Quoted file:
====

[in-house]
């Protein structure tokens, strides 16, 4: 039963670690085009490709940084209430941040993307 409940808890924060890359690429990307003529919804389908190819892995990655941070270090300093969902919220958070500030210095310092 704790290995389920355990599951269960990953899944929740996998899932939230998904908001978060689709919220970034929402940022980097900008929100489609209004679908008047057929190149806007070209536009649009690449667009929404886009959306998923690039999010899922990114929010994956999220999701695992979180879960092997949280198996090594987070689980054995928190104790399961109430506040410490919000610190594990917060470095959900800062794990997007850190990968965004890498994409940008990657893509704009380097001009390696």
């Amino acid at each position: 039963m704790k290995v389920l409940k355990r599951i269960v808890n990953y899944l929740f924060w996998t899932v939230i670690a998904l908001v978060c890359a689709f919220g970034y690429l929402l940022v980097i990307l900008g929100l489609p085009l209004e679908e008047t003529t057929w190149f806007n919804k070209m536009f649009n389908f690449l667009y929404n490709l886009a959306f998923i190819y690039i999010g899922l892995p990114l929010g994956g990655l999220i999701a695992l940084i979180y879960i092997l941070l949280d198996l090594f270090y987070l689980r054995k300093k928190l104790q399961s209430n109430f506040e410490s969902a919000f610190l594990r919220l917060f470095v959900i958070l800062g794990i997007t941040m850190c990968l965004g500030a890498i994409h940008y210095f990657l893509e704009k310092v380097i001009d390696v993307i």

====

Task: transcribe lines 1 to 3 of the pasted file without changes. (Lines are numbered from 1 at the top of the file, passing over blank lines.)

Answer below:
[in-house]
């Protein structure tokens, strides 16, 4: 039963670690085009490709940084209430941040993307 409940808890924060890359690429990307003529919804389908190819892995990655941070270090300093969902919220958070500030210095310092 704790290995389920355990599951269960990953899944929740996998899932939230998904908001978060689709919220970034929402940022980097900008929100489609209004679908008047057929190149806007070209536009649009690449667009929404886009959306998923690039999010899922990114929010994956999220999701695992979180879960092997949280198996090594987070689980054995928190104790399961109430506040410490919000610190594990917060470095959900800062794990997007850190990968965004890498994409940008990657893509704009380097001009390696």
């Amino acid at each position: 039963m704790k290995v389920l409940k355990r599951i269960v808890n990953y899944l929740f924060w996998t899932v939230i670690a998904l908001v978060c890359a689709f919220g970034y690429l929402l940022v980097i990307l900008g929100l489609p085009l209004e679908e008047t003529t057929w190149f806007n919804k070209m536009f649009n389908f690449l667009y929404n490709l886009a959306f998923i190819y690039i999010g899922l892995p990114l929010g994956g990655l999220i999701a695992l940084i979180y879960i092997l941070l949280d198996l090594f270090y987070l689980r054995k300093k928190l104790q399961s209430n109430f506040e410490s969902a919000f610190l594990r919220l917060f470095v959900i958070l800062g794990i997007t941040m850190c990968l965004g500030a890498i994409h940008y210095f990657l893509e704009k310092v380097i001009d390696v993307i």